"Fail your way to success." Really, self-help section?
You’ve probably heard this trite crap rebranded six ways from Sunday, so I won’t join the legions who abstractly proselytize it. Instead, I'll just tell you how I really feel about failing.
Knowing right from not being wrong
It’s not totally your fault that you don’t want to fail at things. The negative perception of failure was woven into your spirit from the moment you were barely old enough to fail.
Your parents probably used some set of negative reinforcements to keep you in line. Granted, this is necessary stuff. Serving up a diet of no's is a parent's duty.
The no’s echo far beyond your childhood doorstep, though.
Failure aversion truly becomes a way of life when you go to school, an environment where failure is anything but right. The modern American school system demonizes failure.
Failure is an F. Failing in school means you don’t move forward. Failing in school also happens when you speak up, stand up, look different, or dare to ask a question that’s anything other than an instruction clarification. School rewards failure with embarrassment.
By the time you reach the senior years of grade school, you've learned that the system rewards you for being on time, sitting still, following rules, and staying in line. You learn that average earns an A.
Then, after being normalized and infantilized for nearly a fifth of a century, something magical happens: You go to college.
Suddenly there are fewer rules, fewer authorities, fewer consequences for abnormality. It’s a huge shock, but for most, it’s a helluva fun one. Many people refer to their college years as the best of their life. I think the bliss of college life has little to do with kegs, hormones, and favorable metabolism, though.
College is a golden age of self discovery because you’re allowed to be a self for the first time in your life. If you want to skip a class, fine. If you want to schedule your first class at 3:00 PM, that’s okay too. You have choices. You’re free to make them, enjoy their rewards, and suffer their consequences. It’s an education in experimentation.
And it will never happen again.
College is just a momentary departure from the real world—a spring break in the grand scheme of your life. You need a paycheck, after all, and the only way to get one is to go back to school.
So, you enroll in corporate America, school for adults.
Like grade school, you’re told where to be, when to be there, and for how long. You learn that school was right: life really is just an alternating series of five- and two-day segments.
Instead of being picked up by a bus, you take a train, or maybe a car pool. You’re then dropped in your cubicle – a vial of ingredients: one part human, one part computer, trace amounts of other inanimate inputs, and no parts originality. A steady drip of electronic instructions are fed into this three-walled box, and if you’re the normal human ingredient, output happens on the factory floor—a landscape that looks eerily similar to a classroom when the cubicle walls are removed.
The school mentality quickly sets back in in the corporate school house. There are cliques, often cafeterias, and always the unspoken rule of not failing through the unwavering observance of instruction. Whatever you do, don’t do things wrong. Be the same as everyone around you, and you’ll be sure to get the same raise as everyone around you.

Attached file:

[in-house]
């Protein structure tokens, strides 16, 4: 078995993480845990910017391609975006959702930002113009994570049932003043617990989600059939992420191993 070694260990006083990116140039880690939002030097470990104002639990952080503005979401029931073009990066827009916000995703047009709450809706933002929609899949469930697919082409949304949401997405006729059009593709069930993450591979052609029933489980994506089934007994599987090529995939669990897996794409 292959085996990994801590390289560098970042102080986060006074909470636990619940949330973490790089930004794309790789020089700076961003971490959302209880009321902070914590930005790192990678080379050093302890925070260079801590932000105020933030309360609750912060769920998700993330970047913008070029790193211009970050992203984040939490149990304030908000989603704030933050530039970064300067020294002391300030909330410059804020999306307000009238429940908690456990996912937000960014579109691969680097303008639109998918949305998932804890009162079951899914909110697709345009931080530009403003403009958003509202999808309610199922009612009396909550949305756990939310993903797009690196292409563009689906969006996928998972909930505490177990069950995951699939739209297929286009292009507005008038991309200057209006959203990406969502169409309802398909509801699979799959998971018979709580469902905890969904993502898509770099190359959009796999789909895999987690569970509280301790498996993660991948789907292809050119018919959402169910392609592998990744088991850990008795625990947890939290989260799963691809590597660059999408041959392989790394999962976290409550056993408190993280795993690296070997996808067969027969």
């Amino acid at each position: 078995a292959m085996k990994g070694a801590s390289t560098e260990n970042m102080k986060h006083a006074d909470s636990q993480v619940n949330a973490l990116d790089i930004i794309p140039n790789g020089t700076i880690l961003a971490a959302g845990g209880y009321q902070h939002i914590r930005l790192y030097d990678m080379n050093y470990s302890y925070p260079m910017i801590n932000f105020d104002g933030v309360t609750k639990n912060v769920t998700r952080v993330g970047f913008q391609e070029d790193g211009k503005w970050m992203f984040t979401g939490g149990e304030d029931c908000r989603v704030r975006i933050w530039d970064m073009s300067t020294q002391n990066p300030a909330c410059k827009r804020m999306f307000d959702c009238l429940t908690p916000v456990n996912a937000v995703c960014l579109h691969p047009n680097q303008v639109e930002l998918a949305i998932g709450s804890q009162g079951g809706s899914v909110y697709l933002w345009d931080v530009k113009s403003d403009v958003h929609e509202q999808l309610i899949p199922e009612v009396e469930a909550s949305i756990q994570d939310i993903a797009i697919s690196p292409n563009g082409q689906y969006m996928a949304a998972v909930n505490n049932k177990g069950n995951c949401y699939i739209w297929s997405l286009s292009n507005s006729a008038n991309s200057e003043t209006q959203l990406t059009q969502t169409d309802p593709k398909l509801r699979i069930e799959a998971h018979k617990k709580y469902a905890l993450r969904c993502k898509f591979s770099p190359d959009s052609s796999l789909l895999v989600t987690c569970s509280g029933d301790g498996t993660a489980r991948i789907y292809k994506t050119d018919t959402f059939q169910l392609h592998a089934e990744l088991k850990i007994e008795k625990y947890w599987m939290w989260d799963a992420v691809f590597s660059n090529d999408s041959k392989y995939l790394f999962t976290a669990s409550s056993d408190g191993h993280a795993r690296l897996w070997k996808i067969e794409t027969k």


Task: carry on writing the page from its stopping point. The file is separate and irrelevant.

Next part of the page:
Clarify at all costs. Don’t—not even for a second—wonder if you’re doing the right thing. Know it.
A late life commencement address
As someone who has managed people, been managed by people, and seen people managed by people, I’ve come to a simple conclusion.
People who move forward—by any definition—must fail out of normality. And the simplest way to fail more in the corporate school house is to ask fewer questions. A great way to ensure that you’ll never ever graduate from school is to constantly ask your boss for clarification like you learned to do in school.
The need for explicit instruction may be so deeply ingrained that you crave it, and you sit fidgeting until it arrives. If unclear instructions land in your inbox, does it breed angst until you vanquish all opportunity for misinterpretation?
Vague orders shouldn't trigger nausea. They should be seen as an exit sign in the corporate school house.
Instead of groaning when your boss gives you a vague directive, look at it as an opportunity to be yourself. Use judgement. Assume things. Make decisions, even bad ones. Get in the habit of replying with answers, not questions.
Don’t be afraid that you’ll give your boss the wrong output to a vague instruction. You will sometimes. And you will fail on occasion. But in this chapter of your life, failure is a bargain. It's a negligible expense for discovery and self-improvement.
Over time, your boss will likely realize that you don’t need instruction because you’re really good at solving problems on your own. Not only that, by walking without one hand held, you'll be more agile. You'll get better at fending for yourself. You'll learn things about your business that no one else knows.
Instead of being another human ingredient to production, you'll become an indispensable asset. Instead of being an employee, you'll become a brand. Your boss and your company will become your client. Everything will be negotiable.
And all of this can happen without ever physically leaving the corporate school house.
Step one is to mentally graduate from school. Where you go after giving yourself this diploma is entirely up to you. Just know that the best years of your life never have to end. Contentment results from having a sense of identity; being appreciated for it is bliss.
What have you failed at lately?